Halloween 2020 in Aspen: What you need to know this year | AspenTimes.com

Halloween 2020 in Aspen: What you need to know this year

Andrew Travers
The Aspen Times
Ashcroft ghost town. You can ski or snowshoe through the ghost town while on the Ashcroft Ski Touring trail network.
Scott Condon/The Aspen Times

Like everything else, Halloween won’t be the same this year. But Aspen and Snowmass will find ways to celebrate safely and with social distance.

The rising number of COVID-19 infections and hospitalizations statewide and this week’s increased restrictions and shutdowns on the Front Range are stark reminders of what’s at stake, so do not throw or attend a party and do wear a mask.

It’s a heartbreaker for Aspen’s “locals’ holiday.” Normally, Halloween is when service and ski industry folks — who are grinding for New Year’s, Independence Day and most big holidays — have enough time to properly party around here. The fact that Halloween 2020 falls on a Saturday, falls on a full moon night, and falls the night before Daylights Savings Time gives us an extra hour of sleep is salt in the wound.

“COVID is ruining the best Halloween ever,” said Ryan Honey, director of the Arts Campus at Willits, whose nonprofit last weekend hosted a socially distanced and family-friendly drive-in. “It’s like the Holy Grail of Halloweens.”

Next year may be more like normal, with kids jamming into the North 40 and the Boo Bash, grown-ups crammed on the dancefloors at the Caribou Club and Belly Up Aspen. But this year will be different. Here are COVID-safe ways to celebrate in 2020:


Few things are as creepy as a Rocky Mountain ghost town in October. Two worth a day trip this weekend: Ashcroft Ghost Town, about 11 miles up Castle Creek Road, where on a self-guided walking tour you’ll find an abandoned saloon, post office and other remnants of the 1880s boomtown; and Independence Ghost Town, about 16 miles east of Aspen on Highway 82, where you’ll find remnants of the first mining camp in the Roaring Fork Valley. The Aspen Historical Society offers guided tours of Independence by appointment. aspenhistory.org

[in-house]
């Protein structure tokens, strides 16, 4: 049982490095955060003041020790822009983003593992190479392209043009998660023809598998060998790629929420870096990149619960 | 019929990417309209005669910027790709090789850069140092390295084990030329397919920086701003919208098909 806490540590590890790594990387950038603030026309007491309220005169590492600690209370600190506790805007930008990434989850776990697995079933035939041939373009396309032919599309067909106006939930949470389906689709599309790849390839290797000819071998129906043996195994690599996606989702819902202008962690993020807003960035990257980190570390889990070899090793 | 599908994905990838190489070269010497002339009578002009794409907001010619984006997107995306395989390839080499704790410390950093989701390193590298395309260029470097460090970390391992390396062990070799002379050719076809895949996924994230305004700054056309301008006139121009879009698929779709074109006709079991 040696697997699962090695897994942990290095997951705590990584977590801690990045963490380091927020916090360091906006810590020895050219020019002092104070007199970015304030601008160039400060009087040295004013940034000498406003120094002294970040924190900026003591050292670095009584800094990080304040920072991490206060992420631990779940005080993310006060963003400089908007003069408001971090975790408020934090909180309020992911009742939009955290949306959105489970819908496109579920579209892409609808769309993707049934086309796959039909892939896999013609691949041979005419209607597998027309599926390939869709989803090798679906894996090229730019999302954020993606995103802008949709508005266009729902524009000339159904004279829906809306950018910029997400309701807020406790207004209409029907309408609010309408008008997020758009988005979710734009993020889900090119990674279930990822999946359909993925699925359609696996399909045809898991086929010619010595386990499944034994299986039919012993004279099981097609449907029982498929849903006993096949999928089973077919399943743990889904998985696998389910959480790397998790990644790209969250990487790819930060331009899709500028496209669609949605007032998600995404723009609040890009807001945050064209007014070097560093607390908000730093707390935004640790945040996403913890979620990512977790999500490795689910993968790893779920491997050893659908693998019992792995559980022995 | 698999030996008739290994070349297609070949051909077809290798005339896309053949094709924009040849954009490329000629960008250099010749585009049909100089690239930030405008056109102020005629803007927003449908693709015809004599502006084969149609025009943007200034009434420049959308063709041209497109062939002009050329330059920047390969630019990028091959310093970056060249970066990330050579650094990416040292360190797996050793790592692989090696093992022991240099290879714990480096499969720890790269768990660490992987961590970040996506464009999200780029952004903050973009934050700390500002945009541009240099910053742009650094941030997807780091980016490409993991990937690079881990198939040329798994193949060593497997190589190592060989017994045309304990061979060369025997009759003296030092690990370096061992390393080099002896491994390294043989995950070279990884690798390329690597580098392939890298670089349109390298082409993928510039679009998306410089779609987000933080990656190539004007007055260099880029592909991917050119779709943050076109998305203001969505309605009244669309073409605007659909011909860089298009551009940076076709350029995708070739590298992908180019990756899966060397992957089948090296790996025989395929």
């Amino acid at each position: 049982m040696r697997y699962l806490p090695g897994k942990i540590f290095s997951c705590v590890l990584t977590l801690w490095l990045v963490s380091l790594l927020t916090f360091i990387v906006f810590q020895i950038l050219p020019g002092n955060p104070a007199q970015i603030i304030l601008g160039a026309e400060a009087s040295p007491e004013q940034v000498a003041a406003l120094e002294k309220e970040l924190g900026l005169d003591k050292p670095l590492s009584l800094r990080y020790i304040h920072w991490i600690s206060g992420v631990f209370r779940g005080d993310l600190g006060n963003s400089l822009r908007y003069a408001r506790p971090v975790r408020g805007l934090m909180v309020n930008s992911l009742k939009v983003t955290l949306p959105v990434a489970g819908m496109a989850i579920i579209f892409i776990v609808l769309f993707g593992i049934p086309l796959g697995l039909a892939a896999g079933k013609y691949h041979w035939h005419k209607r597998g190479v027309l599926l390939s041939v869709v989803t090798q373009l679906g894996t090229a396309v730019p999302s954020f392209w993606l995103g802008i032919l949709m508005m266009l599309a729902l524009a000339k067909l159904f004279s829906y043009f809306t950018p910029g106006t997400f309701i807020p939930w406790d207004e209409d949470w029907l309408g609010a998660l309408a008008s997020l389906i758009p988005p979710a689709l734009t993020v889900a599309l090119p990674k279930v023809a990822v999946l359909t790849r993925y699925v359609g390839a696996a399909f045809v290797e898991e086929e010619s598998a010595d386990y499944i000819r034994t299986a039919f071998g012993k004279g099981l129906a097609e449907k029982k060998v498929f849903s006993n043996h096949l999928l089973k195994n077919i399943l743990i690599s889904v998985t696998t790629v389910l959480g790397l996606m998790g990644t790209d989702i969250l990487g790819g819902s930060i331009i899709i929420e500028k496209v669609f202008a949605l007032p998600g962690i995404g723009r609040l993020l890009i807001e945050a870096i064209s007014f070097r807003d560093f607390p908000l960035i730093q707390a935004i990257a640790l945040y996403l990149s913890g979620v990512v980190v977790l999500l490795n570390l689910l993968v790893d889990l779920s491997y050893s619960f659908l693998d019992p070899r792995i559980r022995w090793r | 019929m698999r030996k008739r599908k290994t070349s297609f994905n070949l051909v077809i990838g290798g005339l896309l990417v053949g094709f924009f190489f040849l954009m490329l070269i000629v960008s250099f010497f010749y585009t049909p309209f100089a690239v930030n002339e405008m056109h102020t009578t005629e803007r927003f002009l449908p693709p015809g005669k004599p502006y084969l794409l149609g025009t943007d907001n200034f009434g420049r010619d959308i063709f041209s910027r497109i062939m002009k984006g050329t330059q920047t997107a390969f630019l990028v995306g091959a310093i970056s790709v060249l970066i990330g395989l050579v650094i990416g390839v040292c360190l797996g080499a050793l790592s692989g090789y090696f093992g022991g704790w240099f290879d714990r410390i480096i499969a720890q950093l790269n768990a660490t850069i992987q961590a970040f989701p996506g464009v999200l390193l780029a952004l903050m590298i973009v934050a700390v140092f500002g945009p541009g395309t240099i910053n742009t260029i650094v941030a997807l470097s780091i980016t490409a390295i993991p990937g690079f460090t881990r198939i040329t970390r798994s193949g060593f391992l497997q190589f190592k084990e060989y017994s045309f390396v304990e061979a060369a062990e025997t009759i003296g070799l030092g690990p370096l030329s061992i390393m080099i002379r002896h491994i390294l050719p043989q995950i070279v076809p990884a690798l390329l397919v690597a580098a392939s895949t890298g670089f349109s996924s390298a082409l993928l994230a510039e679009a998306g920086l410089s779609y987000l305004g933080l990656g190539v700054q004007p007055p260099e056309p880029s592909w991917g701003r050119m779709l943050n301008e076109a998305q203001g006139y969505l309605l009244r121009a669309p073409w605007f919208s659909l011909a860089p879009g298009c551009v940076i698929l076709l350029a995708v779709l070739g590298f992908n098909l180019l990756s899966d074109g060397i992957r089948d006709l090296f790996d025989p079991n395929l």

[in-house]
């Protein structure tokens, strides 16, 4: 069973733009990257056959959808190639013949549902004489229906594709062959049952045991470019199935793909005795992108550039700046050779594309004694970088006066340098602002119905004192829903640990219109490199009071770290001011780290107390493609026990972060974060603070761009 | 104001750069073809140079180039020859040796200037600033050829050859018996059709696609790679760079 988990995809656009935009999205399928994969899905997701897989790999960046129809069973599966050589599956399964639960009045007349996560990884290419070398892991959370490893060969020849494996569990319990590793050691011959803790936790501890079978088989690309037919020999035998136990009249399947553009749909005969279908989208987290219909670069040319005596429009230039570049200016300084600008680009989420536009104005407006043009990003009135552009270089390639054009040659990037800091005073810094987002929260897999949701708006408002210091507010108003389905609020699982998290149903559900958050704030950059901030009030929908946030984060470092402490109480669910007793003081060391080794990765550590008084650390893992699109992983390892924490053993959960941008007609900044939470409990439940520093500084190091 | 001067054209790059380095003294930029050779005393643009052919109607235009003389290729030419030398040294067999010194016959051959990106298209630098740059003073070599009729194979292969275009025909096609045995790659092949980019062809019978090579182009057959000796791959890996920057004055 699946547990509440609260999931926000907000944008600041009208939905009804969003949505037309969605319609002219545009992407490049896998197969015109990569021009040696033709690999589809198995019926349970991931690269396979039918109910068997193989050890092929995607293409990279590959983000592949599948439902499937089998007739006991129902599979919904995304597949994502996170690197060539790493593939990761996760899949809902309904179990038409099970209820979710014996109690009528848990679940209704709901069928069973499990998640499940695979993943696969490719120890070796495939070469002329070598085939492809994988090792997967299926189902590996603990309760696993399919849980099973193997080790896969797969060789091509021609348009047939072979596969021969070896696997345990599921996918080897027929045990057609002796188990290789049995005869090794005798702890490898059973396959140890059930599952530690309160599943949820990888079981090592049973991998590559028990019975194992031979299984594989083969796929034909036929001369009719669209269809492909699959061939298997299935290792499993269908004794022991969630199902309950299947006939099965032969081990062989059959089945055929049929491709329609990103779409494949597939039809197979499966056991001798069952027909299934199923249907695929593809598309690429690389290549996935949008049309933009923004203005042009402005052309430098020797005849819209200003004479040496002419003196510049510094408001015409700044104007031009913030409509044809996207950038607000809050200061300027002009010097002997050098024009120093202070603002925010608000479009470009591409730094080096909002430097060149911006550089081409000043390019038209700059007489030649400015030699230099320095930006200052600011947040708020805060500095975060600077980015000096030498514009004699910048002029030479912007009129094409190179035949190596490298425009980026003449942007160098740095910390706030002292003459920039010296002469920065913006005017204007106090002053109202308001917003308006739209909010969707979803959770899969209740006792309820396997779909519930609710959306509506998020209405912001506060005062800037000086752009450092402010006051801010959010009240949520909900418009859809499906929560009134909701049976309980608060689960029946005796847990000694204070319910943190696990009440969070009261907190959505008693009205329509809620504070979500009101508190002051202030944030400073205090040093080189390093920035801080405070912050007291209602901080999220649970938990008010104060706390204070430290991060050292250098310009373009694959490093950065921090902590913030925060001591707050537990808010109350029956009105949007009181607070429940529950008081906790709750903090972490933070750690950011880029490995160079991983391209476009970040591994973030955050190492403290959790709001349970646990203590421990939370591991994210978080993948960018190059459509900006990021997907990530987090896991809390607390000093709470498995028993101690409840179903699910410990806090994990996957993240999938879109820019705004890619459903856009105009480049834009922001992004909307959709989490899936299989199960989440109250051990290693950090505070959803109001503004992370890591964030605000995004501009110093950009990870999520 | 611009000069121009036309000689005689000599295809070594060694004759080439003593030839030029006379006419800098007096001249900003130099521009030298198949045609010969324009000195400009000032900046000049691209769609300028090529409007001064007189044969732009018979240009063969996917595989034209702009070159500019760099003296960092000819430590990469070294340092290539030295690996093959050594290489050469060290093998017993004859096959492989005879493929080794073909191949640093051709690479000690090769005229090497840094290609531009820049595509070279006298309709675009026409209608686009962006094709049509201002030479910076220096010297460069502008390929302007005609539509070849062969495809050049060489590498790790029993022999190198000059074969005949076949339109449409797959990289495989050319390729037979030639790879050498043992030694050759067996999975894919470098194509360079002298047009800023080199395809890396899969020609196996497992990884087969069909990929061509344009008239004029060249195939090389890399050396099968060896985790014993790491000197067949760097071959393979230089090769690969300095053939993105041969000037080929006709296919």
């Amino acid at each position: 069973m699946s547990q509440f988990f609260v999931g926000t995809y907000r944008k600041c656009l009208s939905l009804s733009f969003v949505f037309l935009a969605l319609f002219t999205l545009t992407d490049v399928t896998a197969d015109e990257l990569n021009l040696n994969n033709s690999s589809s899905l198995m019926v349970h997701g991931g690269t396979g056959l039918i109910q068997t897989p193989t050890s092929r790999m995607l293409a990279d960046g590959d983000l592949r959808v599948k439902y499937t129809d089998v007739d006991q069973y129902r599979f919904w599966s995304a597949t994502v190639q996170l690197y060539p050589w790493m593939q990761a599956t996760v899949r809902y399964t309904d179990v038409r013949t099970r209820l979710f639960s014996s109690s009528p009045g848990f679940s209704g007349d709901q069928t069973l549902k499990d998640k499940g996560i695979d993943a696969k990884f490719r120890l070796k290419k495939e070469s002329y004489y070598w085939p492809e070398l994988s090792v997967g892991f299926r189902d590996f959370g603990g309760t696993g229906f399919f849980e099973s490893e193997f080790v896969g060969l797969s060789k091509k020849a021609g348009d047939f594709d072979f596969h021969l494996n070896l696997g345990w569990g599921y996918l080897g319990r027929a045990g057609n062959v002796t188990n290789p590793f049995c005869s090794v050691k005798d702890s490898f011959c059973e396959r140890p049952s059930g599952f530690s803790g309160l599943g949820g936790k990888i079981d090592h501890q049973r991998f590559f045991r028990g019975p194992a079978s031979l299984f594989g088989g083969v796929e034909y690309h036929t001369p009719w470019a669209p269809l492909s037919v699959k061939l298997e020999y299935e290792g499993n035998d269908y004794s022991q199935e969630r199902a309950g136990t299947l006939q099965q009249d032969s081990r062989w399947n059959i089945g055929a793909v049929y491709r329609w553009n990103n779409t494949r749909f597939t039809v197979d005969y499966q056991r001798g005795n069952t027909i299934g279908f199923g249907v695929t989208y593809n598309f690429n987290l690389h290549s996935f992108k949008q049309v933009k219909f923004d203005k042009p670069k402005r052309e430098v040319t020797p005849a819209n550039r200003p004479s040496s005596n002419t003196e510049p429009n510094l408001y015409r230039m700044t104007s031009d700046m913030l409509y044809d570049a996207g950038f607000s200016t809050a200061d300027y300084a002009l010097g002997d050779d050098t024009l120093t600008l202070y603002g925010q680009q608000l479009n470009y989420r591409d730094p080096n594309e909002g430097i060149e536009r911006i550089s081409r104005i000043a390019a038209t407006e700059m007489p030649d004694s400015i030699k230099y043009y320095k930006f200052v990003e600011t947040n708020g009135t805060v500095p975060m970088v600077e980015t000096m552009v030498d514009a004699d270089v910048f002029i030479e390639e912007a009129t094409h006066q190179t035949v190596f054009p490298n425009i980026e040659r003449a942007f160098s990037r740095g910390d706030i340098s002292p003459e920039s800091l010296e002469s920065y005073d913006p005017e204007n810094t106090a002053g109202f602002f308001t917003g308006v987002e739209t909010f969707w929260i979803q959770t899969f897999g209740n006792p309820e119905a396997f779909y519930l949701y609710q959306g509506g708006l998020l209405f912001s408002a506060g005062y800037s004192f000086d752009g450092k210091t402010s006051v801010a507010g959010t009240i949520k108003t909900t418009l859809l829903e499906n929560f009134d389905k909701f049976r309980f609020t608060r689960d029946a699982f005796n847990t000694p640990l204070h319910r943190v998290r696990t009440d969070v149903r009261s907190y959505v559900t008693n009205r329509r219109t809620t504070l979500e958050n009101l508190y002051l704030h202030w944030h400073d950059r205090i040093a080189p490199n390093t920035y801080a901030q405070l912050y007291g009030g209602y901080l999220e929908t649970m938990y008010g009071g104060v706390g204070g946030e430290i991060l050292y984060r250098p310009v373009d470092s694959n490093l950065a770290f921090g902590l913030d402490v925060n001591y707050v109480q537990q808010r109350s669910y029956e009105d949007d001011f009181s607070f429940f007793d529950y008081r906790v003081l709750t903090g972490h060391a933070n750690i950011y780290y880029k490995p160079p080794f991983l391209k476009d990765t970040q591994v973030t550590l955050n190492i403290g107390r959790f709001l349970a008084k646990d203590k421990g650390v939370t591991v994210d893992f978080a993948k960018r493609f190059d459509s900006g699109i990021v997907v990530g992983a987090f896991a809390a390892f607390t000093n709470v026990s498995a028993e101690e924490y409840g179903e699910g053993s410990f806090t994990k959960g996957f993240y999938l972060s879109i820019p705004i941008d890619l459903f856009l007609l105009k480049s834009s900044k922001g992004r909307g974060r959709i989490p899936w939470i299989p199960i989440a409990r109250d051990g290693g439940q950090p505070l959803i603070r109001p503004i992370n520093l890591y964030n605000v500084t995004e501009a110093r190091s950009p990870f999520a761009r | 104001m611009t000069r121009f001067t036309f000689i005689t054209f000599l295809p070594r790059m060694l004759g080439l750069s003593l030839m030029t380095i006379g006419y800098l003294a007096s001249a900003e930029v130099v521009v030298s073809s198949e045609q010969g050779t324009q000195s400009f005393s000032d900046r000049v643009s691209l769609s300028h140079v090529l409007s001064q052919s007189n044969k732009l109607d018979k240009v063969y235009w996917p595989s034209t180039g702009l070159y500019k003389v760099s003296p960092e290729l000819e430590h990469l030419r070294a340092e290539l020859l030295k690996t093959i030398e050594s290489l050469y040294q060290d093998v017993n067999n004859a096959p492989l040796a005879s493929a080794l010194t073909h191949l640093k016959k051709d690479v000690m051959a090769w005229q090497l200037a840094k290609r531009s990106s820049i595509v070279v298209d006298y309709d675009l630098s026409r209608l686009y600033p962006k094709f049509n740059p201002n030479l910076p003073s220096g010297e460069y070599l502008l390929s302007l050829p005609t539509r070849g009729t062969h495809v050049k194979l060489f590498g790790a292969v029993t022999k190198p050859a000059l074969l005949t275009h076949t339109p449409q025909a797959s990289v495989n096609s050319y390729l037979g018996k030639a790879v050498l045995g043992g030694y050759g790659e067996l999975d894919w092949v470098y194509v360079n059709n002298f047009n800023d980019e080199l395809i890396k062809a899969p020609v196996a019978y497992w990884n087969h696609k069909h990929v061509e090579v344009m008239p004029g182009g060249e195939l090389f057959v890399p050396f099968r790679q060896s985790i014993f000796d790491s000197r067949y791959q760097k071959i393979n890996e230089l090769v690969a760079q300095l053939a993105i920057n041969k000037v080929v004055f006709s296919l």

The longtime local guide Dean Weiler has two popular hour-long walking tours: Aspen’s DarkSide, which winds through downtown with true tales of hauntings and murder, and his Walk With the Dead cemetery tour, which covers the Ute Cemetery. aspenwalkingtours.com

The Aspen Historical Society also hosts walking tours of Red Butte Cemetery by appointment. aspenhistory.org


Each October, pumpkins appear mysteriously along Frying Pan Road between Basalt and Ruedi Reservoir. Drive the road, keep your eyes peeled and join the popular local tradition of “pumpkin-spotting.”

They range from tiny decorative gourds all the way up to jack-o’-lanterns, and you can find them perched on rocks in thor jue middle of the river, nestled in bookcase-like rock walls or adorning road signs and fence posts.


Usually the private club opens to the public and everybody packs in at the ’Bou. This year, instead, the club is offering a four-course Halloween dinner with reservations (and costumes) required. caribouclub.com


Your public health officials will applaud you for this option. There are some impeccable (and impeccably bad) choices for horror flicks set in Colorado: Stanley Kubrick’s “The Shining,” inspired by the Stanley Hotel in Estes Park; “Wireless,” in which a Boulder college kid gets stuck in the snow in a made-for-phones thriller on Quibi; “Cannibal! The Musical,” the schlocky student film by “South Park” creators Trey Parker and Matt Stone; “Snowbeast,” a so-bad-it’s good ’70s classic set and shot in Crested Butte; “Phantoms,” where snow monsters and Ben Affleck do battle in the fictional ski town of Snowfield.

Another fave, set in ski country but not in Colorado: Adam Green’s “Frozen,” from 2010 is about snowboarders stuck on a chairlift overnight.